Being Hit By Pitch

Probably the scariest play in baseball.

Back in 1887, Major League Baseball instituted several new rules, and one of them was the hit by pitch. Prior to 1887, pitchers threw underhand and to a specified spot over the plate. Undoubtedly, balls were pitched toward the hitter, but at that speed, the batters could easily move out of the way. It would be called a ball, and the game continued. When pitchers began to throw overhand, everything changed. Pitches came in faster and pitchers had less control over where the pitch went. It wasn’t safe to have pitchers being able to throw at hitters, so the MLB decided to award first base.

The rules regarding hit by pitches are relatively simple. First, the ball has to hit the batter. Second, the pitch has to be outside of the strike zone. Third, the batter has to make an attempt to get out of the way. And finally, the batter cannot swing at the pitch. Clothing does count as hitting a batter. If the bases are loaded, the hit batter receives an RBI.

Some noteworthy stuff has happened with HBP’s:

– Hughie Jennings holds the major league record for most hit by pitches in a career and a season. From 1891 to 1903, Jennings was hit 287 times. Craig Biggio came within 2, but he would finish at 285. In 1896, Jennings was hit a record 51 times. Seventy-five years later, Ron Hunt would be hit 50 times during the 1971 season. Rey Ordoñez holds the record for most in a game with 3.

– Walter Johnson hit a record 203 batters in his career. According to Collaborative Analytics, Ed Doheny hit the most batters per batters faced with an amazing 14.06%. However, I’m not sure how that actually works out. He threw 1392.2 innings in his career, but CA and Baseball-Reference both say that he only faced 939 batters. How? I’m not sure. Other pitchers from the era seem to have correct (or at least numbers that make sense) data. Is there a way that Doheny’s number could possibly make sense? By the way, Gaylord Perry hit the fewest per batter faced with .49%. Surprisingly, Nolan Ryan, the all-time walks leader, hit the seventh-fewest per batter faced at .70%. That’s almost more unbelievable than Doheny’s oddity.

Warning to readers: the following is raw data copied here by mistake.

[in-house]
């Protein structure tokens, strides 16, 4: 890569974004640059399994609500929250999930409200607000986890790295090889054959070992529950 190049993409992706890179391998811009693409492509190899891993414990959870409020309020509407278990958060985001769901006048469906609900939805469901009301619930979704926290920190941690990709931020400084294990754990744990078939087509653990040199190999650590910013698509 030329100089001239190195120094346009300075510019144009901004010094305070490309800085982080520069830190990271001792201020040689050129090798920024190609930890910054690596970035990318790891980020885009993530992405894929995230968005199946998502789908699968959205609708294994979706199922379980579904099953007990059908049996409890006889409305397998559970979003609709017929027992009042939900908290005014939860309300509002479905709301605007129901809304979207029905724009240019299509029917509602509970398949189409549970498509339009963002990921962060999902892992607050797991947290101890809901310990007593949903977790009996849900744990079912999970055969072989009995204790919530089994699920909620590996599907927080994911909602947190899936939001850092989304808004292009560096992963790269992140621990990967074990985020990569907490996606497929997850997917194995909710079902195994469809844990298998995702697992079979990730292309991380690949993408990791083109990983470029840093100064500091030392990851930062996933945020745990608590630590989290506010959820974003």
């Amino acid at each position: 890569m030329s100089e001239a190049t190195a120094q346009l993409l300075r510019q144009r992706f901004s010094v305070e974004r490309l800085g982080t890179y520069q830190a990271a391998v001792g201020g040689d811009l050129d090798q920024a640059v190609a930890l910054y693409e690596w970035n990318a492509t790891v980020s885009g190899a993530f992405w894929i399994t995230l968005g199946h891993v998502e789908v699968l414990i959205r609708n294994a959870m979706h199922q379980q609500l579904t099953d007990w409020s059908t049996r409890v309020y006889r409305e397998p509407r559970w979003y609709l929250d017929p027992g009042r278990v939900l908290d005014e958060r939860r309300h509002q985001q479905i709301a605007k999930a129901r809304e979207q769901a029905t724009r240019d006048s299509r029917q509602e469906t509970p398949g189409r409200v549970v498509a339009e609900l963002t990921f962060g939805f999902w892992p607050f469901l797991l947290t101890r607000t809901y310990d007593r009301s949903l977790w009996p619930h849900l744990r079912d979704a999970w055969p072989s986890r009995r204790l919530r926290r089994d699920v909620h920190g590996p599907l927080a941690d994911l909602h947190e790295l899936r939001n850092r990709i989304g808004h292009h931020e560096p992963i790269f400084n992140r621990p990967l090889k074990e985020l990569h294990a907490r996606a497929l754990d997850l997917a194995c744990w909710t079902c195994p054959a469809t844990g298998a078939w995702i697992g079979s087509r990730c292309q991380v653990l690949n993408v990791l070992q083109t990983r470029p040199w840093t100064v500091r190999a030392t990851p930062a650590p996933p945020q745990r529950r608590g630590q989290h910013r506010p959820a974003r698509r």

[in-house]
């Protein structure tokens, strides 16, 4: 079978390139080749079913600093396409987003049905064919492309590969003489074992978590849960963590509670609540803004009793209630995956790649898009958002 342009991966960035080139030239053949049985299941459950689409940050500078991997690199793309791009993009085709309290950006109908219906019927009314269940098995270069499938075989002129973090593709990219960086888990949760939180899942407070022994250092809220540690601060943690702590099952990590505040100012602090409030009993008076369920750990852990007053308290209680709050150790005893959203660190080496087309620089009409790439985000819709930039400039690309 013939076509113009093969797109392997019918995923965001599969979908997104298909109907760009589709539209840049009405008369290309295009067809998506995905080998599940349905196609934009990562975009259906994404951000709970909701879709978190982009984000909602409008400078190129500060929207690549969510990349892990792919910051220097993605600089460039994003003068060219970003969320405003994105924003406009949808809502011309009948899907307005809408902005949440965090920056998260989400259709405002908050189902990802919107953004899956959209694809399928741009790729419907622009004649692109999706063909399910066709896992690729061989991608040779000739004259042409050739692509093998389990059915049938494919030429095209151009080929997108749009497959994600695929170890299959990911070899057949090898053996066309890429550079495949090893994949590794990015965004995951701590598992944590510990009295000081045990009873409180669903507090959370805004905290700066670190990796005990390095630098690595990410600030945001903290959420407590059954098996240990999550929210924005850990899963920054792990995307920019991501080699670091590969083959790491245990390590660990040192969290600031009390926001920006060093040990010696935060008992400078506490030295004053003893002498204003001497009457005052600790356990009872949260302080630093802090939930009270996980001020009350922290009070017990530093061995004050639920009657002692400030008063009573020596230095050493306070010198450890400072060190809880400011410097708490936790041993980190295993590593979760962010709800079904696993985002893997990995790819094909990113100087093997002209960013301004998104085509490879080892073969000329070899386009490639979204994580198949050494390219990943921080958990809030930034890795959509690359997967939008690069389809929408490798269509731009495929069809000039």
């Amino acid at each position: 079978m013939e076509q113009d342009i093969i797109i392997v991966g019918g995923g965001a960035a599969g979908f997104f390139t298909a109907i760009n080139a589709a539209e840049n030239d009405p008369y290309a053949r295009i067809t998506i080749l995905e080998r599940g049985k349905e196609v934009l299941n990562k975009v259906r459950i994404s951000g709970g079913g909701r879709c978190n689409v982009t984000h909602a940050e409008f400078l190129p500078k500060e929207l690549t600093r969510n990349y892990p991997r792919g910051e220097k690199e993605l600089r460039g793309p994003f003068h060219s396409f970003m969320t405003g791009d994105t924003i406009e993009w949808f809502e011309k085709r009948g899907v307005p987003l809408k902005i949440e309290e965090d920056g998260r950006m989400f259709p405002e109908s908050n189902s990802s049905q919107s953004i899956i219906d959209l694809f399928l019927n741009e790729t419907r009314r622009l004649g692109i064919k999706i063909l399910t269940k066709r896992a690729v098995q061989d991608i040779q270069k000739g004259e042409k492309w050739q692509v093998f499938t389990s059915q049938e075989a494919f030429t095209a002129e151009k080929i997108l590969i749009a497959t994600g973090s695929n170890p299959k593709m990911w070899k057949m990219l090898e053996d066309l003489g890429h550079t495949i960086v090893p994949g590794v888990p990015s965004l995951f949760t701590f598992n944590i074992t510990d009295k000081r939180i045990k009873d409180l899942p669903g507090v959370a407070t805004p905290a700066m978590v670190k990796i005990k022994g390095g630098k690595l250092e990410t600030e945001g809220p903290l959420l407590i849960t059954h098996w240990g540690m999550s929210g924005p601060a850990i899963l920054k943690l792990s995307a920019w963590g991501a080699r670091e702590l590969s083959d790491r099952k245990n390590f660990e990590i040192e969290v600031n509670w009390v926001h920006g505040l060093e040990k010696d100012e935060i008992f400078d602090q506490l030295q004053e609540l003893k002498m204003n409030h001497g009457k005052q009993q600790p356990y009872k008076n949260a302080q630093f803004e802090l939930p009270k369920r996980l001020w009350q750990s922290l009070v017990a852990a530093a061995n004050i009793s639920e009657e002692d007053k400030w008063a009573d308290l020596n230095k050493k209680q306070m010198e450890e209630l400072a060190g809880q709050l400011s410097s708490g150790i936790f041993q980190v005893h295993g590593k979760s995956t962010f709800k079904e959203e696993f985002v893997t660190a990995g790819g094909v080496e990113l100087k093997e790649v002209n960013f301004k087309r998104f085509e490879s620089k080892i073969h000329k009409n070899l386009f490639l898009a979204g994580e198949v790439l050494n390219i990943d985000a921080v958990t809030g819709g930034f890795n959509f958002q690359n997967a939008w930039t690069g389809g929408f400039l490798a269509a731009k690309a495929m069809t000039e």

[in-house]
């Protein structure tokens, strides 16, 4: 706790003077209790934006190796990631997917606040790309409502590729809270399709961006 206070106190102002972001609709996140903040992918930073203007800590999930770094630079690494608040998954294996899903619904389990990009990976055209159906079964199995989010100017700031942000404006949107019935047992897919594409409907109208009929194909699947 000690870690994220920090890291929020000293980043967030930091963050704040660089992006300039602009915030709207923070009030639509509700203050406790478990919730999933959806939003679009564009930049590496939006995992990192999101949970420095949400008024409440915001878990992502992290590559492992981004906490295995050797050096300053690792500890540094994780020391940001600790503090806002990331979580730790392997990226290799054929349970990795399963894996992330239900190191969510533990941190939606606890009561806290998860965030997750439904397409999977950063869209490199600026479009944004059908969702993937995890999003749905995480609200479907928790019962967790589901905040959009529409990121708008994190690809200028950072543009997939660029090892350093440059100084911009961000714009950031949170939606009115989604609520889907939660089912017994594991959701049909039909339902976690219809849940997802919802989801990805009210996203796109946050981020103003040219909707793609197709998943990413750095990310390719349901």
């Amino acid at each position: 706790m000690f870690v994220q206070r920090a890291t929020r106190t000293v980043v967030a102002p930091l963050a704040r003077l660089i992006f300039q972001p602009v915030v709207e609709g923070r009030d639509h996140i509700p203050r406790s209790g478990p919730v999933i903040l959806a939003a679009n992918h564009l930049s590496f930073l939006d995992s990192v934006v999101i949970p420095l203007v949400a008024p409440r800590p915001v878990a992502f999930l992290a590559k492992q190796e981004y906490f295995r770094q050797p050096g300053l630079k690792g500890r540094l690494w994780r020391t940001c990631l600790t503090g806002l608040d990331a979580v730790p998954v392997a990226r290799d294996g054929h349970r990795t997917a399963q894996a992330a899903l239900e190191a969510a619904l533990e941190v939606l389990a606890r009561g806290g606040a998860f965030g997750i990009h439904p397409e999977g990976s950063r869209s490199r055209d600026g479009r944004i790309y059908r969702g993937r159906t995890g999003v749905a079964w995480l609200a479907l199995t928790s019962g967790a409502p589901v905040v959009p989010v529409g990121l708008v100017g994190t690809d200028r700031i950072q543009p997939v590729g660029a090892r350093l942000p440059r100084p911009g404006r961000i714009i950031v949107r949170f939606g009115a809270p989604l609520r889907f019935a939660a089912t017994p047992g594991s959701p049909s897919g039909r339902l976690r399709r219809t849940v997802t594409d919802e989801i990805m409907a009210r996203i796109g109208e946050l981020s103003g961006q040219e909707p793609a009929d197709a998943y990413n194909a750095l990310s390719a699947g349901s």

– In 1920, Ray Chapman was killed by a pitch that struck his head. Helmets weren’t used at the time, and Chapman would die the following morning. He remains the only player to die in such a way. There is some controversy over the event, however. Chapman was known for leaning into pitches to get the free base, and it is believed he did the same here.

– During Don Drysdale’s coreless streak in 1968, he hit a batter with the bases loaded, but remember that rule about having to try to get out of the way? The home plate umpire ruled that the batter did not try to get out of the way, and he brought the batter back to the plate. Dick Dietz, the batter, flied out. There really is no controversy around the pitch as most believe the umpire ruled correctly and not to just continue the streak.

– Pittsburgh Pirate Dock Ellis once tried to hit every Cincinnati Red during a game in 1974. He hit the first three batters before walking Tony Perez, though by accident. After throwing two pitches at Johnny Bench’s head, the Reds manager removed him from the game.

– Kirby Puckett’s career ended with a Dennis Martinez fastball to the face. In 1995, he was hit, losing teeth and breaking his jaw. Because it was the end of the season, he couldn’t make it back, and the next Spring Training, he developed glaucoma and could not return to baseball.